The day after confirming that M&A talks were underway, Nokia said Wednesday that it has struck a deal to acquire Alcatel-Lucent in a stock deal valued at €15.6 billion (US$16.6 billion), an agreement that should put the companied company on squarer competitive footing against Ericsson and Chinese telecom giant Huawei.
The boards of both sides have approved the terms of the proposed deal, which they expect to close by the first half of 2016. Under those terms, Alcatel-Lucent shareholders will own 33.5% of the fully diluted share capital of the combined company, with Nokia shareholders owning 66.5%.
The combined company will be called Nokia Corporation and be headquartered in Finland, while maintaining a large presence in France. Risto Siilasmaa is planned to serve as chairman, and Rajeev Suri as CEO.
The aim is to generate a complementary portfolio of fixed and mobile broadband gear, IP routing and core networks products and cloud applications and services, and to target a wide geography with “particular strength” in the U.S., China, Europe and Asia-Pacific.
They expect the combined company, which will have about 114,000 employees, to generate operating cost synergies of about €900 million (US$953 million) annually by 2019. They anticipate combined net sales of €25.9 billion (US$27.4 billion)
The companies talked up the innovation-facing components of the deal, claiming they’ll be able to take combined advantage of Alcatel-Lucent's Bell Labs and Nokia's FutureWorks, as well as Nokia Technologies, which will stay as a separate entity focused on licensing and the incubation of new technologies.
“We have hugely complementary technologies and the comprehensive portfolio necessary to enable the internet of things and transition to the cloud,” Suri said, in a statement. “Together, we expect to have the scale to lead in every area in which we choose to compete, drive profitable growth, meet the needs of global customers, develop new technologies, build on our successful intellectual property licensing, and create value for our shareholders.
“The global scale and footprint of the new company will reinforce its presence in the United States and China,” added Alcatel-Lucent CEO Michel Combes.
Analysts said there are pros and cons to the proposed marriage.
“When you consider the strengths and weaknesses of Alcatel-Lucent and Nokia and their product portfolios, a merger of the two businesses seems logical,” Ovum said in a statement issued Tuesday about the prospect of a Nokia/Alcatel-Lucent combo. “Nokia is a mobile-only equipment vendor, while Alcatel-Lucent’s strengths are in the fixed network business (especially core network and IP routing). It has long-struggled in the wireless business, and its attempts to become a leading player in LTE have failed. Alcatel-Lucent has also been active in SDN/NFV with CloudBand and Nuage and aggressive with small cells – areas where Nokia is perceived to be lagging behind competition.”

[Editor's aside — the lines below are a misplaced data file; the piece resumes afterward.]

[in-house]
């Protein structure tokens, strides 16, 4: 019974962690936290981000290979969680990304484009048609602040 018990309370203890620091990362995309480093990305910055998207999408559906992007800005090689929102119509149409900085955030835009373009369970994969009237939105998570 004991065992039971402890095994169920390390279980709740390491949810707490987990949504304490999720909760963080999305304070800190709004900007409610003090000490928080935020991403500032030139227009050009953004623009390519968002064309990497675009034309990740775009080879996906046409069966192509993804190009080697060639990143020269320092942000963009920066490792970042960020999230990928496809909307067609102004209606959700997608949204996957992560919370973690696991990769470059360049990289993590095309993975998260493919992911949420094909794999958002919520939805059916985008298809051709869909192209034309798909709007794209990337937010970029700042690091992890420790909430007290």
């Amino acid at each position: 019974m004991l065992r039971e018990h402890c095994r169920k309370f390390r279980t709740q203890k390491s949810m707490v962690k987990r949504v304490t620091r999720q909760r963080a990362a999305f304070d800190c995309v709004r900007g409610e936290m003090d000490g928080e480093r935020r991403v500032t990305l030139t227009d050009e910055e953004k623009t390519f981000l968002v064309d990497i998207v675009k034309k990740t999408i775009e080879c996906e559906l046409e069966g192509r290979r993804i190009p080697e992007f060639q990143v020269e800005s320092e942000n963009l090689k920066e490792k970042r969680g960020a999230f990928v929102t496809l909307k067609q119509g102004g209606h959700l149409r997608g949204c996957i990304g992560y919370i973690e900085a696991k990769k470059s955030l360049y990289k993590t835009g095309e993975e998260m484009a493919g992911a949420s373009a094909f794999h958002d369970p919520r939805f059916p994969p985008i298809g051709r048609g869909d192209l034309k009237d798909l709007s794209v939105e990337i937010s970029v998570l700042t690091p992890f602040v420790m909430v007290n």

But Ovum said a merger is also rife with risks, as it could “plunge both businesses back into a period of introspection and restructuring” and create “significant duplication in areas such as mobile broadband and small cells.”
On the mobile end, the new company will have a global market share of 35%, behind market-leader Ericsson (40%), but ahead of Huawei's 20%, Reuters said, citing Bernstein Research. Ovum estimates that Nokia and Alcatel Lucent’s combined share of total LTE contracts was at 26% at the end of 2014, behind Huawei (36%) and Ericsson (33%).
J.P. Morgan served as financial advisor to Nokia and delivered a fairness opinion to the Board of Directors of Nokia in connection with the transaction. Skadden, Arps, Slate, Meagher & Flom LLP and Roschier, Attorneys Ltd served as legal advisors. Zaoui & Co is acting as lead M&A advisor to Alcatel-Lucent and delivered a fairness opinion to the Board of Directors of Alcatel-Lucent in connection with the transaction. Sullivan & Cromwell LLP served as legal advisor.
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